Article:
Being influenced by the Garden Suburb movement and due to its innate Englishness, the default architectural style of Metro-Land was nostalgic; a mixture of Mock Tudor and Elizabethan, nicknamed Tudorbeathen. This hybrid style mixed traditional designs on the exterior, and the comforts of modernity such as electricity and indoor plumbing inside. However outbreaks of Modernism did occur in this realm of wistfulness. Charles Holden’s London Underground stations are the most prominent example. His functional ‘Sudbury Box’ design first appeared at Sudbury Town in 1931, and its pared down brick and glass minimalism set a template for stations throughout suburbia. Another widespread but lesser known example of the Scandinavian modernism being built in Metro-Land were the schools of Curtis and Burchett for Middlesex County Council. The duo designed and built a swathe of schools throughout the county, often with their signature Willem Dudok influenced central staircase tower. The pair also built other municipal facilities such as clinics, libraries, courthouses and police stations.
There was also room among the mock timber for the white walled, flat-roofed house. The short-lived but highly influential partnership of Welch, Lander and Day built large number of Deco influenced ‘Sun Trap’ houses throughout the 1930s, as well as more robust looking brick dwellings in Hendon and on the Hanger Hill estate in Ealing. The darlings of the international style in Britain were of course the partnership of Connell, Ward and Lucas. Their signature house ‘High and Over’ nestles in the green hills of Amersham on the Metropolitan Line, built in a Y-plan for Professor Bernard Ashmole. Perhaps even more cutting edge was their design for a whole estate in Pinner, of which only three houses were completed, 97, 99 & 101 Park Avenue. The art deco cinema was also in its golden age during the rise of Metro-Land, and many great examples still exist such as the Rayners Lane Grosvenor by local architect FE Bromige.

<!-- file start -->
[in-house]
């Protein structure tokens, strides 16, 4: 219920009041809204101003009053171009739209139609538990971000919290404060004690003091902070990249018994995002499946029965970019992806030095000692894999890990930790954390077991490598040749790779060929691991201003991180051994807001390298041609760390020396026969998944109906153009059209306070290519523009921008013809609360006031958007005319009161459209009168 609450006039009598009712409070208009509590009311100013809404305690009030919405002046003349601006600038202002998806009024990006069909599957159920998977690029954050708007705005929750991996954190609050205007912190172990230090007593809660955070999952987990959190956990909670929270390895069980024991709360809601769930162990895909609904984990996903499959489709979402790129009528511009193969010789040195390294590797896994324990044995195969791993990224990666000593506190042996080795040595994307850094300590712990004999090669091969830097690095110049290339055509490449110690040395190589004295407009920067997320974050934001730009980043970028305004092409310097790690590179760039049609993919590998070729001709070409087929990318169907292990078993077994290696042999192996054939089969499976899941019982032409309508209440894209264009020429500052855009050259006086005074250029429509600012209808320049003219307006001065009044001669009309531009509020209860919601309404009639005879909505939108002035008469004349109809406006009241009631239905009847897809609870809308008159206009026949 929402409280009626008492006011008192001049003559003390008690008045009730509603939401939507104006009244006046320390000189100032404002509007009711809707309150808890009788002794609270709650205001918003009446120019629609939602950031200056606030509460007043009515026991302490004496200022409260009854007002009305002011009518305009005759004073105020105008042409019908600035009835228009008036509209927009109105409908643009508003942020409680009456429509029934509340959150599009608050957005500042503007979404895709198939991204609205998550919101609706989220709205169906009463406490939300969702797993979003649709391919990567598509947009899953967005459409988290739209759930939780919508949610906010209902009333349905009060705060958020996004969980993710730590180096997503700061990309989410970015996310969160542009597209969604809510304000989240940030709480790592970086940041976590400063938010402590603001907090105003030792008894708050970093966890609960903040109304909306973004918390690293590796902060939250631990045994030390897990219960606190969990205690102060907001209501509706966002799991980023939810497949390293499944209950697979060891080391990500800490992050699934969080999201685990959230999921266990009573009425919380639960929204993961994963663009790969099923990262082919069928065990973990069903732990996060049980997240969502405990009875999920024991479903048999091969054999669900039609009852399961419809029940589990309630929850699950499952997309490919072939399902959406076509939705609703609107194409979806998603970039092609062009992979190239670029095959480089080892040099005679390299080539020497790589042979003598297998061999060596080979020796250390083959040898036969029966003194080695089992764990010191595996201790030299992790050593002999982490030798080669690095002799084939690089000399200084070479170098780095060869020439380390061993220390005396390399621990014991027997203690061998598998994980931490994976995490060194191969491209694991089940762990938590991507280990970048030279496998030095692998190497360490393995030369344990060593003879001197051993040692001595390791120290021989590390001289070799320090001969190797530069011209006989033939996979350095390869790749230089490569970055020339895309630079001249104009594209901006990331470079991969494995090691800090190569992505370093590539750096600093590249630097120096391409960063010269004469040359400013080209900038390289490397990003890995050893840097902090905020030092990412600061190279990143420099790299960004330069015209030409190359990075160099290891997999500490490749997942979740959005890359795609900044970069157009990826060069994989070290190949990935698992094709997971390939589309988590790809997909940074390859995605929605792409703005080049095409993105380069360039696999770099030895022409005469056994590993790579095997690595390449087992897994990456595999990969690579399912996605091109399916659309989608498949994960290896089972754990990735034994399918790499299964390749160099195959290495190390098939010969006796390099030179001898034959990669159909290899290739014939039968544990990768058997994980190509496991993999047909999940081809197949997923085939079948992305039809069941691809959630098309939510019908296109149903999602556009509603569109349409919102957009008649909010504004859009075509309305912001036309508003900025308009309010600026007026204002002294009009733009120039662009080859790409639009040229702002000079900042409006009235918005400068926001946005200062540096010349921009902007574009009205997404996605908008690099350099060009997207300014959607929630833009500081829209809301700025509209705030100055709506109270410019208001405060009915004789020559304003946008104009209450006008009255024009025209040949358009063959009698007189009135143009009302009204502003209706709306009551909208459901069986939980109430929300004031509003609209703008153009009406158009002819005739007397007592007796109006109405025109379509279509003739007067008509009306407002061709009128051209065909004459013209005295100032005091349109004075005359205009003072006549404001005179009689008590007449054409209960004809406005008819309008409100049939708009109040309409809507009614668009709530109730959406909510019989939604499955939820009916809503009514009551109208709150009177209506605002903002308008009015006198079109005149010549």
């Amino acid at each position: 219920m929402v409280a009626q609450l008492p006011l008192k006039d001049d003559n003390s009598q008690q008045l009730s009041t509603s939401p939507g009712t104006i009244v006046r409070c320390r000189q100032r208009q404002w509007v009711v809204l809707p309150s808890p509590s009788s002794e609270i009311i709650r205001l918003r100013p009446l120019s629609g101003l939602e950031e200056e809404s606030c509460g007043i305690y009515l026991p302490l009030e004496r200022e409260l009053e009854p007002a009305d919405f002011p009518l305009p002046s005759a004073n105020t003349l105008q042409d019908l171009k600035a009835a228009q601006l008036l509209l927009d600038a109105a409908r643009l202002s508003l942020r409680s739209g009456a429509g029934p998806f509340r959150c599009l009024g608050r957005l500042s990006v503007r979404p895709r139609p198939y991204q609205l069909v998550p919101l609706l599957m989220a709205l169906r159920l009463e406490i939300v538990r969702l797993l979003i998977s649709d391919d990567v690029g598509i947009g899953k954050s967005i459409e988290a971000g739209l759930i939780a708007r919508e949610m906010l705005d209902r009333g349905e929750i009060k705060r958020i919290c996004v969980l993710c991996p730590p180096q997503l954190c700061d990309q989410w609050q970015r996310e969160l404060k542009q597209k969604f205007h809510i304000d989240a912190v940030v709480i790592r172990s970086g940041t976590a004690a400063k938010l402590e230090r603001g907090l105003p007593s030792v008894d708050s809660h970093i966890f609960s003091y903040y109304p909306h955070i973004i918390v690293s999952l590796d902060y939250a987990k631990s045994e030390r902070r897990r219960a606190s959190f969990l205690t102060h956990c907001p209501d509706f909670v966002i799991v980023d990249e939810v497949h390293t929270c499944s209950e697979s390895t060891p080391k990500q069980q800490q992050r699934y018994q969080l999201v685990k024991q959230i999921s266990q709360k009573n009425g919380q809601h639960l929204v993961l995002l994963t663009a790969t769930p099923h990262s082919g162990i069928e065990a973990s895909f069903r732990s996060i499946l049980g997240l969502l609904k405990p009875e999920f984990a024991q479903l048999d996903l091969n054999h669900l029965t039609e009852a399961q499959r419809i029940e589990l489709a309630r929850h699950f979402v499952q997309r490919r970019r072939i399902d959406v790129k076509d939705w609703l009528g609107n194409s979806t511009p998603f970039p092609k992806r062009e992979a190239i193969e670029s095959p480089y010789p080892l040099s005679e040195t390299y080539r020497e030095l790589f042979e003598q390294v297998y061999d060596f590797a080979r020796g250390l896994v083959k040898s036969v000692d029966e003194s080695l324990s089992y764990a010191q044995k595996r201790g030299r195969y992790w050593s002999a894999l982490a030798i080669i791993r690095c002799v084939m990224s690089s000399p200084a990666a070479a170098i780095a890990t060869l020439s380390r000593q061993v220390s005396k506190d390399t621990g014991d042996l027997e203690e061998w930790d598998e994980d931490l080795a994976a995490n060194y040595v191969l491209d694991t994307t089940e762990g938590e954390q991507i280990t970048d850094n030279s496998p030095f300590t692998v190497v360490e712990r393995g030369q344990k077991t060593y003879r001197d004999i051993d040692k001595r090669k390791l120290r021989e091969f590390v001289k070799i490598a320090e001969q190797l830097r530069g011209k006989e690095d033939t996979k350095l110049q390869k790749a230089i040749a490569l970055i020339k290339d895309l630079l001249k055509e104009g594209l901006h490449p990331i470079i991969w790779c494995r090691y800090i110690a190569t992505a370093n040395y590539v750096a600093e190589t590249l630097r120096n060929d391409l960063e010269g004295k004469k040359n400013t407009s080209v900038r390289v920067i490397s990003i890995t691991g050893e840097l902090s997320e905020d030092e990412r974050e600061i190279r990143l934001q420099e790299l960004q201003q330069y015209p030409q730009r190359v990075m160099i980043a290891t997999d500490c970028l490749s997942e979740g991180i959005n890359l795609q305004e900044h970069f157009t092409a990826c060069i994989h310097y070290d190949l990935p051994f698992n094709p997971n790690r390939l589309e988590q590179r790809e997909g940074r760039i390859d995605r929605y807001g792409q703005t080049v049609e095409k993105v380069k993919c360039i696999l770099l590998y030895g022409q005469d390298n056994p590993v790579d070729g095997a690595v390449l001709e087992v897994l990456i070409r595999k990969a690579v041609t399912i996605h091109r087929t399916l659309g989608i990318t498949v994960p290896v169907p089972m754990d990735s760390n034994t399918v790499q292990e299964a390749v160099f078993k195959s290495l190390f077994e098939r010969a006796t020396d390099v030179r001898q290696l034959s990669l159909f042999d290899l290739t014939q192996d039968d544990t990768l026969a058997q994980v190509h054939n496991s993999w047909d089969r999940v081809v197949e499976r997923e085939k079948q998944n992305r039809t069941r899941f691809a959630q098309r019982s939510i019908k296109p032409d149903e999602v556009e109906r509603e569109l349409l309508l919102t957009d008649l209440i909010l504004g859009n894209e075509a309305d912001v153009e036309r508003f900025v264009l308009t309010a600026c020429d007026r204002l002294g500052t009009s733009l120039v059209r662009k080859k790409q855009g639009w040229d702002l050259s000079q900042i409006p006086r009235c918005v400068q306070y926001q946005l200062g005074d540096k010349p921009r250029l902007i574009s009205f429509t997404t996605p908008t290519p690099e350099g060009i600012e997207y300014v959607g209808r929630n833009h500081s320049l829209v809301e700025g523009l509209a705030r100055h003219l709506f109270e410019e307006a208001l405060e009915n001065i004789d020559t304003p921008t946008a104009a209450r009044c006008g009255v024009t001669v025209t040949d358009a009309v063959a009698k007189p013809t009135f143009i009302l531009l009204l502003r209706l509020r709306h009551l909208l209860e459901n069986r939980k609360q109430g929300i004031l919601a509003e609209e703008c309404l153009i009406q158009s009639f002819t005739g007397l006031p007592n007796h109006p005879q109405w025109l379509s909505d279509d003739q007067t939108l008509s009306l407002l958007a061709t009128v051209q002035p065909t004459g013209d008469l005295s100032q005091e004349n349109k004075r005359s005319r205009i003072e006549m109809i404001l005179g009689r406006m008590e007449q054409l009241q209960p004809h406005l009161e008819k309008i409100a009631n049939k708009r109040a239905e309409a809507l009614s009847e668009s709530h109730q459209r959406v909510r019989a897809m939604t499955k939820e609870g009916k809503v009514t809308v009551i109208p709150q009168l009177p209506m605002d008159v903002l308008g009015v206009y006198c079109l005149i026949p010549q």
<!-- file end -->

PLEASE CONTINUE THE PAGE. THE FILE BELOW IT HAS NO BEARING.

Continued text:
Much has changed in Metro-Land in the post war period. Just as Metro-Land had itself swallowed up tiny villages, the ever growing metropolis submerged the arcadian ideal sold in those posters from the MCRE. Now the former villages and Garden suburbs of Wembley, Pinner and Harrow have become part of the endless exterior sprawl of London, losing some of their unique character. And of course the growth of modernism in Metro-Land didn't stop either, but became part of the state sanctioned post war redevelopment. The harsher Brutalist style buildings of the the 50s, 60s and 70s did not proliferate as much as in Central and East London, but there are some good examples of buildings by Erno Goldfinger, Owen Luder and the Smithsons in this area. Borough councils emboldened by the 1965 reorganisation went on a building spree creating homes, hospitals and libraries for their growing populations. Much of this municipal building followed the trends and ideas of post war architecture, but some innovative architecture departments like those at Hillingdon or Haringey broke with the high rise orthodoxy and designed buildings on a smaller more intimate scale.
As redevelopment rumbles ever onward, many monuments to modernism in Metro-Land are disappearing. Just in the last few years a number of buildings have been demolished, such as the Palace of Industry at Wembley and the Electricity Showrooms in Willesden.That of course is the impetus behind this book, to document these wonderful and half forgotten buildings before they disappear through accident or design, and to allow the 21st-century visitor to Metro-Land to create their own modernist county with elastic borders.